Explaining the Difference Between an RDN and Nutritionist

Explaining the Difference Between an RDN and Nutritionist - Food & Nutrition Magazine - Student Soup
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The other day I was asked, “What’s the difference between a nutritionist and a dietitian?” I think current and future registered dietitian nutritionists can agree that this is a common question. It is helpful to know and explain the difference clearly.

It may be helpful to begin the conversation with a few questions:

  • If you need blood drawn and tested, who would you go to?
  • If you broke a bone, who would you want to look at your X-rays?
  • If you were having a baby, who would you want to deliver the little one?
  • If you had a toothache, who would you see for help?

Chances are, they would say a doctor, a radiologist, an OBGYN and a dentist. It is unlikely that a patient would seek help from someone without extensive training.

This lends well to the conversation concerning the difference between an RDN and a nutritionist. An RDN has a degree, has completed an internship, passed an accreditation exam and must maintain continuing education credits in addition to their work experience. A nutritionist has not completed all of those qualifications. As an RDN-to-be, we have gone through some of the education and experience that an RDN has but not all, which qualifies us as nutritionists.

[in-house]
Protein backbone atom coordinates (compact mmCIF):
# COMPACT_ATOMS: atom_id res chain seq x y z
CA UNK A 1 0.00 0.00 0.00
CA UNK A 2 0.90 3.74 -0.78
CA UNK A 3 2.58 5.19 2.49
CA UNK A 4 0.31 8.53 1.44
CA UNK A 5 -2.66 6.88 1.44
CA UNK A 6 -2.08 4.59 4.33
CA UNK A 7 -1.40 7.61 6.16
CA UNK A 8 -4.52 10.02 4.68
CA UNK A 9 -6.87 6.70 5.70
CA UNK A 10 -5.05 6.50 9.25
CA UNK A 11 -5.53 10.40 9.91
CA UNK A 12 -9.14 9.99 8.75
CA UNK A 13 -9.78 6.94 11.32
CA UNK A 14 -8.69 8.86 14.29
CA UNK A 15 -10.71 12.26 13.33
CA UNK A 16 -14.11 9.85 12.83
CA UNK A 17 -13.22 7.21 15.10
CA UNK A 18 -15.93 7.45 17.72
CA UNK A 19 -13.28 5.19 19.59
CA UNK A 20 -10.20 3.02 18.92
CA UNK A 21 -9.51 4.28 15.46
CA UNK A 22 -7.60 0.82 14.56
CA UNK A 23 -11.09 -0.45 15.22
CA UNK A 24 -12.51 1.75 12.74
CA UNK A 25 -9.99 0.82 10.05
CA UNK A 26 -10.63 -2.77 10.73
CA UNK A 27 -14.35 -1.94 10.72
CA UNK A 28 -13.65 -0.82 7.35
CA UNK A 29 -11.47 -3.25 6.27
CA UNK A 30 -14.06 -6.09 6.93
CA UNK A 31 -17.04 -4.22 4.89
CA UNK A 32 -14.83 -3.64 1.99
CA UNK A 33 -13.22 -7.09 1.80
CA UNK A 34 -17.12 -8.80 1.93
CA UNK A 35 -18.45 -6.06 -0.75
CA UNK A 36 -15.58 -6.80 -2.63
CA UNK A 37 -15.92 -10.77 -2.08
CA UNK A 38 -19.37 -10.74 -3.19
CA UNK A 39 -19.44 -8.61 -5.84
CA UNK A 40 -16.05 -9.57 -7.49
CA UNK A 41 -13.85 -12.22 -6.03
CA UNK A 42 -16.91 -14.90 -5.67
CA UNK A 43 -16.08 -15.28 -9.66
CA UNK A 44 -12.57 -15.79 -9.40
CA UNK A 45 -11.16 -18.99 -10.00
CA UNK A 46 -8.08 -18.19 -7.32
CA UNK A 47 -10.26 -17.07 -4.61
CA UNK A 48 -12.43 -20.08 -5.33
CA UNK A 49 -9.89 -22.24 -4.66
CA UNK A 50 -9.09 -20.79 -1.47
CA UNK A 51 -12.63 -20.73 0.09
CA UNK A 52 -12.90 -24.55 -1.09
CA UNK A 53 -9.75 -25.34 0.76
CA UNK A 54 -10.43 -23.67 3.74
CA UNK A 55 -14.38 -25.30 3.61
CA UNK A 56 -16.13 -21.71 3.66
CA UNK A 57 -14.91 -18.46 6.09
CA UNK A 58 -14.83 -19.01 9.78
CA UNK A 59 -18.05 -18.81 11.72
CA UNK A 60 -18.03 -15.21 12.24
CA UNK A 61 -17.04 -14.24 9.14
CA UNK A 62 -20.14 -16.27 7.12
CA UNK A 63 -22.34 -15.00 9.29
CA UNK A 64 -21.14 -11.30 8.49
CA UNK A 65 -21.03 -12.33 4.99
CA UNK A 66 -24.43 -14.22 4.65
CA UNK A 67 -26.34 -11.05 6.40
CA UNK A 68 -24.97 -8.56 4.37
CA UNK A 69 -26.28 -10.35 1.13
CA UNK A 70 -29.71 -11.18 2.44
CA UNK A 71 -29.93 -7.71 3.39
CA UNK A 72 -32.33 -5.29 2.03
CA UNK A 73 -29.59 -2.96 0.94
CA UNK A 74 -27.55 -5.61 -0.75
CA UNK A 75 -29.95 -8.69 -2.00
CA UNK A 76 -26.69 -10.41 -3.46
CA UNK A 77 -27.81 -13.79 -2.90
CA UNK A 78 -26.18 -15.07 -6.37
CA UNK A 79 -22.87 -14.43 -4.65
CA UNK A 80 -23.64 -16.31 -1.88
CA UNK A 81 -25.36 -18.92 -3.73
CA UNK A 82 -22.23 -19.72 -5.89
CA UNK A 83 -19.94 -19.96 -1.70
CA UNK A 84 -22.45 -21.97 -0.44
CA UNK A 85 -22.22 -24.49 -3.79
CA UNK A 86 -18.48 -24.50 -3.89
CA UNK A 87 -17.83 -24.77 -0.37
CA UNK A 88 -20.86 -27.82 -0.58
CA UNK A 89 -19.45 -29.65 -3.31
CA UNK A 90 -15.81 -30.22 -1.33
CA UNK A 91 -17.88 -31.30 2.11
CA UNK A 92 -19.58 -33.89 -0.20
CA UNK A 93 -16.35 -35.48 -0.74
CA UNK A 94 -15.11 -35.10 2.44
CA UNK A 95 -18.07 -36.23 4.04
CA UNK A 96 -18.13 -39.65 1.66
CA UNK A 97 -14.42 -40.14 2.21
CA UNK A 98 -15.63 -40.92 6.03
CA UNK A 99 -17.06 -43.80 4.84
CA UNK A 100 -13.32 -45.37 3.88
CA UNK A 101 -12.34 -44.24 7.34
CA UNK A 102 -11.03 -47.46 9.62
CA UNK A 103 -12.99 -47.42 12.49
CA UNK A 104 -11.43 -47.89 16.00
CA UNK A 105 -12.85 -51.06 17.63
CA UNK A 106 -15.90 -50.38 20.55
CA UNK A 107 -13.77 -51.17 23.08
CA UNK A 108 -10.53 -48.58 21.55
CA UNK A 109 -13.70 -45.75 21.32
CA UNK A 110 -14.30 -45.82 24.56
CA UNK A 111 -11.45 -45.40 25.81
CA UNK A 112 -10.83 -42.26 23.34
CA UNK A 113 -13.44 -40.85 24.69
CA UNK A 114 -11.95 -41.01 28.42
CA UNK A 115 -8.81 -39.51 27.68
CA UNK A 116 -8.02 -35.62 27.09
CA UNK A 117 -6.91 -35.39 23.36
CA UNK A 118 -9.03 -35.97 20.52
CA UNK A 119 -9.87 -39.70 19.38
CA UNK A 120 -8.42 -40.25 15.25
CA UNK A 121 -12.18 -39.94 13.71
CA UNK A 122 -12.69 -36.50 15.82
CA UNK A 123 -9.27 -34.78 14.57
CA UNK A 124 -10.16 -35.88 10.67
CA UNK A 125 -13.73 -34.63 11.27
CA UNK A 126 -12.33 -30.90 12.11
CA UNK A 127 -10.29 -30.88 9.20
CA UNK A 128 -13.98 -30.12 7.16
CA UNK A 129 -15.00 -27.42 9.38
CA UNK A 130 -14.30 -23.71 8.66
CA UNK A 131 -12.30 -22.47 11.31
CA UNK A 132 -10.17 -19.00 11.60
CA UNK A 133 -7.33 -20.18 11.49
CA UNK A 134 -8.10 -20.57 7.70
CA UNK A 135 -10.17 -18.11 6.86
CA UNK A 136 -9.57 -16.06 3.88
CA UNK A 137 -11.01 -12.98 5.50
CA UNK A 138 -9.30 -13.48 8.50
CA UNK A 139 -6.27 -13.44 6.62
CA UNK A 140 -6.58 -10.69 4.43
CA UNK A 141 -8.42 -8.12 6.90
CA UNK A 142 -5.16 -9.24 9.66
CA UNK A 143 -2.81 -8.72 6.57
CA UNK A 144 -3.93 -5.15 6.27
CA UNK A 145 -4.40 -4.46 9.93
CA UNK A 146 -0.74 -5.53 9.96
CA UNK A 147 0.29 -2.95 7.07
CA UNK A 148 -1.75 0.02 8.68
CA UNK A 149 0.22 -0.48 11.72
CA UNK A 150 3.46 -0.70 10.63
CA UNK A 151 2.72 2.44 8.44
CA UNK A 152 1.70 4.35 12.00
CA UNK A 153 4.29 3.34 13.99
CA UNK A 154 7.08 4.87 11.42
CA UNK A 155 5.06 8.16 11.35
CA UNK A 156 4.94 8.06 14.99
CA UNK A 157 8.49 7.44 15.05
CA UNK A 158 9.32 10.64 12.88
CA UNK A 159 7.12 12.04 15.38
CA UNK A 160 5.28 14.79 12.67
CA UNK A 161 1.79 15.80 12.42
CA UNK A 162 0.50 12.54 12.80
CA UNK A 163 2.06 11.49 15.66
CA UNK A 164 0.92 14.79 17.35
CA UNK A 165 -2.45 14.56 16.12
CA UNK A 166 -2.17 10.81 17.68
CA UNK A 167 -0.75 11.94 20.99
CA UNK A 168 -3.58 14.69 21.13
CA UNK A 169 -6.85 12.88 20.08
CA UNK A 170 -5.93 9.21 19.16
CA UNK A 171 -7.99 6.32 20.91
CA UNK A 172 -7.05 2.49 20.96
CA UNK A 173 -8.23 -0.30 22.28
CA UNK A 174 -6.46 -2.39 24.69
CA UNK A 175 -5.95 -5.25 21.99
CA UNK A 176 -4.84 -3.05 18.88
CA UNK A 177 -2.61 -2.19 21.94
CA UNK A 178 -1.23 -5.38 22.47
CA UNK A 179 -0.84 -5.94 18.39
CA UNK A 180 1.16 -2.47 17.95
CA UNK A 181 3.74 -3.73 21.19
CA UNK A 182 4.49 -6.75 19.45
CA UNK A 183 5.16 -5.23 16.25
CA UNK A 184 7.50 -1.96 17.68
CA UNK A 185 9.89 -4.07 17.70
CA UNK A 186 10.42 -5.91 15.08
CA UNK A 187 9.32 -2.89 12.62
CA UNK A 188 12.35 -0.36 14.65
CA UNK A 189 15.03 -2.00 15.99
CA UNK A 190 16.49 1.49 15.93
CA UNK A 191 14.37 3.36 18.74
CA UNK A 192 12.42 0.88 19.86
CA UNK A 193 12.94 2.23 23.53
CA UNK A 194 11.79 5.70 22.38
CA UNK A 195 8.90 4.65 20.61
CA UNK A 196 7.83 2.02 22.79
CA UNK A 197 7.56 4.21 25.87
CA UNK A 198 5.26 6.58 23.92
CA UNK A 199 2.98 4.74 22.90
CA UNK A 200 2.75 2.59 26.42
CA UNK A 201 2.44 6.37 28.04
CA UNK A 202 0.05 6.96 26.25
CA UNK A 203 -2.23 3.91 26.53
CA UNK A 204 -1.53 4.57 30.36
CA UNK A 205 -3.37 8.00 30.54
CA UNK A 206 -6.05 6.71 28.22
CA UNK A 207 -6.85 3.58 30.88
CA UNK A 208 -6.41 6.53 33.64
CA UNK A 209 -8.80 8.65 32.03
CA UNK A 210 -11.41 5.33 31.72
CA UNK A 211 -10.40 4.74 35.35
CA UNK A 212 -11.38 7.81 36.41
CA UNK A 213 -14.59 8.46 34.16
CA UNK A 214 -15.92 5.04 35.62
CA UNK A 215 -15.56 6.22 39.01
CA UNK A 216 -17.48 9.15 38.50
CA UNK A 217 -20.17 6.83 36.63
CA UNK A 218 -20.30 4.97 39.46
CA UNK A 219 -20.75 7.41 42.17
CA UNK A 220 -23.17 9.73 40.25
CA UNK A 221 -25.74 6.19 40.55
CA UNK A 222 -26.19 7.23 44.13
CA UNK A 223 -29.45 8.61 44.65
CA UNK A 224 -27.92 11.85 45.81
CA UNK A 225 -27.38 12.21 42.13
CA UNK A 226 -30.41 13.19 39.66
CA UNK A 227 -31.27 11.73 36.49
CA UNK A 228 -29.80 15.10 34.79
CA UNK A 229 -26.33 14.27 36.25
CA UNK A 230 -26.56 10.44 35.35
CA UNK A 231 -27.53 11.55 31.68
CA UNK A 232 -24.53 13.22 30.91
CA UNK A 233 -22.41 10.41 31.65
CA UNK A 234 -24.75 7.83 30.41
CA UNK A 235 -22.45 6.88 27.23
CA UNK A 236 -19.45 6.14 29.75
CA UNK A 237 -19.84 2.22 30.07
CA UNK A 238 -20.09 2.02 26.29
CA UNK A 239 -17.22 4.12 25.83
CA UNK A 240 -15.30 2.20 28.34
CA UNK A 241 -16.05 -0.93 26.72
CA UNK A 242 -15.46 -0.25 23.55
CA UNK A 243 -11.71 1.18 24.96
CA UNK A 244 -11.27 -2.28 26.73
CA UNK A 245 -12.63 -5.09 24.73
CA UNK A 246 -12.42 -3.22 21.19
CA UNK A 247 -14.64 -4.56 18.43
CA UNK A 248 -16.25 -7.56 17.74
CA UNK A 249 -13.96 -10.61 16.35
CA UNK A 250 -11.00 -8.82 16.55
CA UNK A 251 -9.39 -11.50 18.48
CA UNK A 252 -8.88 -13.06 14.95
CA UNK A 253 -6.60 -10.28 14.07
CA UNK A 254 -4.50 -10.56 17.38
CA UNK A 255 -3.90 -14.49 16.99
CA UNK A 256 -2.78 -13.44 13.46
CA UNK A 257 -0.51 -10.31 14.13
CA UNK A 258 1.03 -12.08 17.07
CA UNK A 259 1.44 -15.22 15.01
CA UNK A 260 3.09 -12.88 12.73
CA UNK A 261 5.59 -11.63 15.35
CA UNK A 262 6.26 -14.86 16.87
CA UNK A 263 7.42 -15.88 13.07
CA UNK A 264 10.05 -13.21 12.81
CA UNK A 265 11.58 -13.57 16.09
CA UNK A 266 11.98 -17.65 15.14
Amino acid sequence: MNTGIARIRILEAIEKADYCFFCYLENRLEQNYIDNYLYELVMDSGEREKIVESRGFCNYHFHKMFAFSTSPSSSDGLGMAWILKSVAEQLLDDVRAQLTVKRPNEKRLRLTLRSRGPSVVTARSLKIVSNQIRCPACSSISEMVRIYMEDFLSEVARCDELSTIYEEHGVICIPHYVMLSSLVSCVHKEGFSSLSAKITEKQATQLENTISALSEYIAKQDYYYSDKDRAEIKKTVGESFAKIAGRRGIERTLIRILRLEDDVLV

If you are an aspiring RDN, remind those who ask you that, just like the medical student or intern, are a nutrition student or intern. You can tell them what you’ve learned in your classes concerning overall wellness, but if they are seeking medical nutrition therapy, be sure to refer them to a registered dietitian nutritionist.

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Britney Giles
Britney Giles is a senior at Arizona State University’s undergraduate DPD program. She currently works as the Nutrition Coordinator for a local private practice. She is aspiring to one day become a registered dietitian nutritionist focusing on body image and young athlete nutrition. You can find Britney training for marathons, studying, typing away, or spending time outdoors (with food, of course) with her husband.